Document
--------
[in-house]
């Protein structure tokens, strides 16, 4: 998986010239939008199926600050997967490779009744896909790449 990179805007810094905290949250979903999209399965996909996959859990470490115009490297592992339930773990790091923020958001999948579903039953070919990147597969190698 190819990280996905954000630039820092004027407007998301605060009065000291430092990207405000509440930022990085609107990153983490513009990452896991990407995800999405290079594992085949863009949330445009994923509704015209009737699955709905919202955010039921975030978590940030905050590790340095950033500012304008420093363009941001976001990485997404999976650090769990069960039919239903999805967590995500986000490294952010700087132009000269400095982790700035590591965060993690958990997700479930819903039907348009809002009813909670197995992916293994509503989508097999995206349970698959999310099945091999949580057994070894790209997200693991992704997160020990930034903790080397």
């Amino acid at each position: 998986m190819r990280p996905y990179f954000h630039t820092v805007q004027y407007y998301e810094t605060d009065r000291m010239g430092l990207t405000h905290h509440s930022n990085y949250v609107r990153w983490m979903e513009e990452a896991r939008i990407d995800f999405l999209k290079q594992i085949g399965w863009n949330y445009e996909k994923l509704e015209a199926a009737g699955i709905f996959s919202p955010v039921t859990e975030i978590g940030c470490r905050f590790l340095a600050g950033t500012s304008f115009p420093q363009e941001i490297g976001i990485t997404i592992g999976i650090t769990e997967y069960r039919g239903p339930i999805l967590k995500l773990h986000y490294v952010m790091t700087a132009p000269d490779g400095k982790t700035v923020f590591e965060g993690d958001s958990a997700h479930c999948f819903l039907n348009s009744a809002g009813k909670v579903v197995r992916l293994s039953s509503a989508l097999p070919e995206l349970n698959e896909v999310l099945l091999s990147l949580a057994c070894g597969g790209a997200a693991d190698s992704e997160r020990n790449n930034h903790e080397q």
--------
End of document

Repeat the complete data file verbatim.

[in-house]
């Protein structure tokens, strides 16, 4: 998986010239939008199926600050997967490779009744896909790449 990179805007810094905290949250979903999209399965996909996959859990470490115009490297592992339930773990790091923020958001999948579903039953070919990147597969190698 190819990280996905954000630039820092004027407007998301605060009065000291430092990207405000509440930022990085609107990153983490513009990452896991990407995800999405290079594992085949863009949330445009994923509704015209009737699955709905919202955010039921975030978590940030905050590790340095950033500012304008420093363009941001976001990485997404999976650090769990069960039919239903999805967590995500986000490294952010700087132009000269400095982790700035590591965060993690958990997700479930819903039907348009809002009813909670197995992916293994509503989508097999995206349970698959999310099945091999949580057994070894790209997200693991992704997160020990930034903790080397």
């Amino acid at each position: 998986m190819r990280p996905y990179f954000h630039t820092v805007q004027y407007y998301e810094t605060d009065r000291m010239g430092l990207t405000h905290h509440s930022n990085y949250v609107r990153w983490m979903e513009e990452a896991r939008i990407d995800f999405l999209k290079q594992i085949g399965w863009n949330y445009e996909k994923l509704e015209a199926a009737g699955i709905f996959s919202p955010v039921t859990e975030i978590g940030c470490r905050f590790l340095a600050g950033t500012s304008f115009p420093q363009e941001i490297g976001i990485t997404i592992g999976i650090t769990e997967y069960r039919g239903p339930i999805l967590k995500l773990h986000y490294v952010m790091t700087a132009p000269d490779g400095k982790t700035v923020f590591e965060g993690d958001s958990a997700h479930c999948f819903l039907n348009s009744a809002g009813k909670v579903v197995r992916l293994s039953s509503a989508l097999p070919e995206l349970n698959e896909v999310l099945l091999s990147l949580a057994c070894g597969g790209a997200a693991d190698s992704e997160r020990n790449n930034h903790e080397q």